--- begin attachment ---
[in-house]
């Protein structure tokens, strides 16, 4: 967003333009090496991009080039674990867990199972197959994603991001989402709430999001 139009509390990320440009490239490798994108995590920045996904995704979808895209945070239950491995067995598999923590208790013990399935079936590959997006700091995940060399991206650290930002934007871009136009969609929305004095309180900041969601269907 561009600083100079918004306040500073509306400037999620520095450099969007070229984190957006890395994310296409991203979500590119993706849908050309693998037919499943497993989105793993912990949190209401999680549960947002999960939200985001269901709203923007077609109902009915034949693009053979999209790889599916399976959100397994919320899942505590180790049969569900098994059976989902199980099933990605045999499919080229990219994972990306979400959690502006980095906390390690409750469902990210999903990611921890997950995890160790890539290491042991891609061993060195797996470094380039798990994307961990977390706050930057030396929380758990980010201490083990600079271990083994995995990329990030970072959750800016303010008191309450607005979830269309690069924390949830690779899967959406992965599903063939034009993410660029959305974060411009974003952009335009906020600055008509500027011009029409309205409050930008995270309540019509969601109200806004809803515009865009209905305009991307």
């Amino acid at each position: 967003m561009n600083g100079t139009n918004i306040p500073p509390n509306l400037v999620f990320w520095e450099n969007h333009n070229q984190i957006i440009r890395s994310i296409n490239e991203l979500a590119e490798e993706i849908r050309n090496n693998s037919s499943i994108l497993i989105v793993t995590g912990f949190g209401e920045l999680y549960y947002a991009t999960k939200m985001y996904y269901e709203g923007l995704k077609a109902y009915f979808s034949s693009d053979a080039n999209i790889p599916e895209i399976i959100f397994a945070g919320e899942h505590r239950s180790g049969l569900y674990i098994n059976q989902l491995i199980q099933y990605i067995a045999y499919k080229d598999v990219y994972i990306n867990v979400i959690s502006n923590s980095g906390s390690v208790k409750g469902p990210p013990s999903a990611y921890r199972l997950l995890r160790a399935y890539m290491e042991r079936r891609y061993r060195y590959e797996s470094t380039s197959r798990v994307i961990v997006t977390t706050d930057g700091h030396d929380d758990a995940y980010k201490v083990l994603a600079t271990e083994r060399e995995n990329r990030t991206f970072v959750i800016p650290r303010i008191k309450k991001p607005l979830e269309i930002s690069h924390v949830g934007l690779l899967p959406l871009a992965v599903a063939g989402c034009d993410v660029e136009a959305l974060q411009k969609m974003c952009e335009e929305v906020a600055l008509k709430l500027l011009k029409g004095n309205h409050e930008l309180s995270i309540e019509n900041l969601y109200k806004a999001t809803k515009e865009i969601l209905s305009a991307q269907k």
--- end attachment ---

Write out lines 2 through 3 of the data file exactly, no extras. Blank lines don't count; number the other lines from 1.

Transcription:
């Protein structure tokens, strides 16, 4: 967003333009090496991009080039674990867990199972197959994603991001989402709430999001 139009509390990320440009490239490798994108995590920045996904995704979808895209945070239950491995067995598999923590208790013990399935079936590959997006700091995940060399991206650290930002934007871009136009969609929305004095309180900041969601269907 561009600083100079918004306040500073509306400037999620520095450099969007070229984190957006890395994310296409991203979500590119993706849908050309693998037919499943497993989105793993912990949190209401999680549960947002999960939200985001269901709203923007077609109902009915034949693009053979999209790889599916399976959100397994919320899942505590180790049969569900098994059976989902199980099933990605045999499919080229990219994972990306979400959690502006980095906390390690409750469902990210999903990611921890997950995890160790890539290491042991891609061993060195797996470094380039798990994307961990977390706050930057030396929380758990980010201490083990600079271990083994995995990329990030970072959750800016303010008191309450607005979830269309690069924390949830690779899967959406992965599903063939034009993410660029959305974060411009974003952009335009906020600055008509500027011009029409309205409050930008995270309540019509969601109200806004809803515009865009209905305009991307």
């Amino acid at each position: 967003m561009n600083g100079t139009n918004i306040p500073p509390n509306l400037v999620f990320w520095e450099n969007h333009n070229q984190i957006i440009r890395s994310i296409n490239e991203l979500a590119e490798e993706i849908r050309n090496n693998s037919s499943i994108l497993i989105v793993t995590g912990f949190g209401e920045l999680y549960y947002a991009t999960k939200m985001y996904y269901e709203g923007l995704k077609a109902y009915f979808s034949s693009d053979a080039n999209i790889p599916e895209i399976i959100f397994a945070g919320e899942h505590r239950s180790g049969l569900y674990i098994n059976q989902l491995i199980q099933y990605i067995a045999y499919k080229d598999v990219y994972i990306n867990v979400i959690s502006n923590s980095g906390s390690v208790k409750g469902p990210p013990s999903a990611y921890r199972l997950l995890r160790a399935y890539m290491e042991r079936r891609y061993r060195y590959e797996s470094t380039s197959r798990v994307i961990v997006t977390t706050d930057g700091h030396d929380d758990a995940y980010k201490v083990l994603a600079t271990e083994r060399e995995n990329r990030t991206f970072v959750i800016p650290r303010i008191k309450k991001p607005l979830e269309i930002s690069h924390v949830g934007l690779l899967p959406l871009a992965v599903a063939g989402c034009d993410v660029e136009a959305l974060q411009k969609m974003c952009e335009e929305v906020a600055l008509k709430l500027l011009k029409g004095n309205h409050e930008l309180s995270i309540e019509n900041l969601y109200k806004a999001t809803k515009e865009i969601l209905s305009a991307q269907k």